A Chinese Qing dynasty silk edict scroll by the Emperor Yongzheng (1722-35)

The document written in both Chinese and Manchi script (derived from cursive Mongolian) commending Zhao Yi 趙嶧 of Youyu County in Shanxi as father, for raising and educating the famous scholar, poet and court official Zhao Zhongyuan, awarding Zhao Yi the title of 'Gentleman for Good Service' (修職郎) and 'Instructor' (教諭) for Youyu County and praising Li Shude 李淑德 (referred to in the text as Li Shufan (李淑範) as wife and mother awarding her the title of 'Child Nurturess of the 8th Rank' (八品孺人). Their son Zhao Zhongyuan 趙中元 (1702-1750) was 27 at the time as the edict was written in 1729 'the 10th day of the 1st month of the 7th year of the Yongzheng era'. The scroll may be the original of a later document issued by the Jiaqing Emperor in the collection of Yunju Temple near Beijing. 

Here my summary translation of a Chinese visitor's account in 2006 of the later scroll at Yunju Temple:

On this courtyard level we visited from right to left, the first pavilion is the Heritage Collection and first saw the cultural relics and the Qing Dynasty Jiaqing Emperor’s edict. This yellow damask edict part of a collection of edicts from Xidi village, Anhui, is written in Manchu and Chinese languages. It mainly describes the Jiaqing Emperor’s recognition and reward of Zhao Yi as the father of Zhao Zhongyuan, Qing government official of Shuoping Prefecture, Youyu County, Shanxi as an honest and loyal official and praises Zao Yi’s wife Madam Li as a virtuous wife and mother...

There are two large faded seal imprints in the centre of the scroll with the date written over them in Chinese and Manchu which read 'Yang Ping Zhi Du Gong Yin' 阳平治都功印. The seal was first created in the Eastern Han Dynasty by Zhao Daoling, regarded as the founder of Wudoumi Daoism and honored as 'Celestial Master Zhang'. At the ends are white woodblock stamps with double dragons with Chinese seal script characters and Manchu script between the dragons. The scroll is 150cm long and 30cm wide and written on finely woven imperial yellow silk with a paper lining behind. My thanks to Andrew West for his help with transcribing the Chinese characters, translation and for finding the reference to the Yunju Temple scroll. For a fuller description of the scroll see my Blogspot post HERE.

Yang Ping Zhi Du Gong Yin' 阳平治都功印

In 2010 the Yongzheng Emperor’s court chaozhu pearl necklace Buddhist rosary shown in his official portrait sold for a staggering $8.7 million at Sotheby’s Hong Kong, a world record. See the last three photos below. For a very interesting article on the chaozhu see: http://www.internetstones.com/emperor-yongzheng-yinzhen-ceremonial-eastern-pearl-court-necklace-chaozhu.html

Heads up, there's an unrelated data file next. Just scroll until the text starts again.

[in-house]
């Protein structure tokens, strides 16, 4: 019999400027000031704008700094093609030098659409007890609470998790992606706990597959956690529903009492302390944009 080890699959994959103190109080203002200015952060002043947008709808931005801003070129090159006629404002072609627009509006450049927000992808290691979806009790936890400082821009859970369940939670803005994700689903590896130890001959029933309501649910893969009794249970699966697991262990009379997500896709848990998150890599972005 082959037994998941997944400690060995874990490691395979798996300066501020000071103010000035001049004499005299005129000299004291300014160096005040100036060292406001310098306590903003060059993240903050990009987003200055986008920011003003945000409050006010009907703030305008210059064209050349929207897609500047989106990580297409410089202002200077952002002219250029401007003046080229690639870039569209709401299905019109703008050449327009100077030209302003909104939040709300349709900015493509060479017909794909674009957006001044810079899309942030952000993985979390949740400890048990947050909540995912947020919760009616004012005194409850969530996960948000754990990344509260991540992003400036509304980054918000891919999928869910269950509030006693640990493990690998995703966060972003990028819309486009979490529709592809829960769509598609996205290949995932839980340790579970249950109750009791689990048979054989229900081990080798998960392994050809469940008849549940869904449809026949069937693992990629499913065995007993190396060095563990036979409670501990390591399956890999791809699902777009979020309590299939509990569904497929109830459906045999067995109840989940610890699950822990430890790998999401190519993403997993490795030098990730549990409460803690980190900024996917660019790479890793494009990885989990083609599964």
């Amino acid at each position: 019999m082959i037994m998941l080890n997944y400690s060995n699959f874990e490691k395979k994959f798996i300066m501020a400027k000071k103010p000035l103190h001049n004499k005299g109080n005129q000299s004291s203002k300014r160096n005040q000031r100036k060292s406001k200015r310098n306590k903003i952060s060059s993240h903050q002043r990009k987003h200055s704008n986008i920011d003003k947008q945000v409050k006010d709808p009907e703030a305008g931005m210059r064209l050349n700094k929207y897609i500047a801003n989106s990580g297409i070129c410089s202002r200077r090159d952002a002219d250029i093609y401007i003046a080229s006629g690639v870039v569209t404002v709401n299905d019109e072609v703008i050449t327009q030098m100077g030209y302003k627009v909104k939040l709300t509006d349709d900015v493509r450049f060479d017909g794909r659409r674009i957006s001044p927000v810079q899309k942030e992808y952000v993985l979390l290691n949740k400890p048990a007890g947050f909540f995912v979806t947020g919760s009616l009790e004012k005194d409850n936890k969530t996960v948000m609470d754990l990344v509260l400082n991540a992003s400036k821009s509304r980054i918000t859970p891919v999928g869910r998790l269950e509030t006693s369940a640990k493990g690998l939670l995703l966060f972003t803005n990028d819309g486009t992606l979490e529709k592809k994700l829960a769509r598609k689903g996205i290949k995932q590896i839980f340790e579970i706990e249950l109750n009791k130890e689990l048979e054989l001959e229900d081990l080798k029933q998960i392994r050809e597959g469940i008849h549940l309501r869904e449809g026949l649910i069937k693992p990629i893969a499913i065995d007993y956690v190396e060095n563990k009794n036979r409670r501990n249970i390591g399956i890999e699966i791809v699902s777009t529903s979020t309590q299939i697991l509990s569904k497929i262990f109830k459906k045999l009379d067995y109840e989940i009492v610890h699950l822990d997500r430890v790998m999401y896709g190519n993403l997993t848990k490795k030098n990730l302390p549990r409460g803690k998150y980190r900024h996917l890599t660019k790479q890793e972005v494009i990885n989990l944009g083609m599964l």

For a snapshot of Chinese history, 1929 was a very busy year for the Yongzheng Emperor, who was a hands-on ruler. Here are a few things he was involved with in that year: The Grand Council was established in 1729; 'with Lhasa and Kham under Qing control, in 1729 Yongzheng began financial and military preparations for an ambitious campaign against the Zunghar empire, a campaign that would take several decades and another emperor to complete’ 1. the first edict against the sale and smoking of opium was issued, Suzhou textile workers went on strike for better wages, he was personally involved in some important developments in ceramics production and tea growing. In relation to Shanxi he made it an official province/county 1729 and there was an edict against the 'Gathering of crowds through the spreading of evil rumours in Zezhou, Shanxi Province'. The Bureau of Instruction (Office of Music?) was renamed ’the Bureau of Harmonious Sounds' (Heshengshu) in 1729 and the Emperor issued an edict in relation to hereditary court musicians living in Shanxi, whose profession was associated with prostitution and whose ancestors had sided against an earlier emperor, allowing them to pursue a more respectable profession.

And in relation to the Emperor Yongzheng and the famous martial arts Master Gan, a fun story:

Master Gan versus the Evil Emperor - the Sequel 2.

Emperor Yongzheng summoned Master Gan soon after he took the throne. Yongzheng still wanted to enlist Gan as a bodyguard and Master Gan could not refuse an imperial invite. Besides, he thought he could learn something about the inner circle of the palace for the Ming resistance. So he went, but he found the palace too well guarded for him to look around. The emperor looked at Gan's slight build with contempt and asked, "What skill do you have?" Master Gan said, "Your subject can be a light as a sparrow or as heavy as a stone." Yongzheng ordered Gan to demonstrate. Master Gan focused his qi and then leaped up to perch on a flower bush. Yongzheng was delighted and exclaimed, "How light he is!" Before the words left his lips, Gan jumped down and his legs sank into the tiled floor up to his knees. "Supernatural!" cheered the emperor and he immediately ordered that Master Gan be rewarded. Gan quickly found an excuse then escaped the palace.

Emperor Yongzheng never let go of Master Gan after that. In 1729, the seventh year of his reign, Yongzheng had Master Gan arrested by Qing officials. More than 100 others, many of who were also martial arts masters, were taken into custody in connection to a secret anti-Qing religious sect, led by the Monk Yi Nian. Like many such secret societies of China's turbulent history, Monk Yi Nian's followers espoused a doctrine of mysticism and martial arts with an undertone of rebellion. Such movements have always threatened the governments of China, so they are crushed quickly and mercilessly, even to this day.

Footnotes: 1. Collaboration and Resistance on the Southwest Frontier: Early Eighteenth-Century Qing Expansion on Two Fronts John Herman, 2014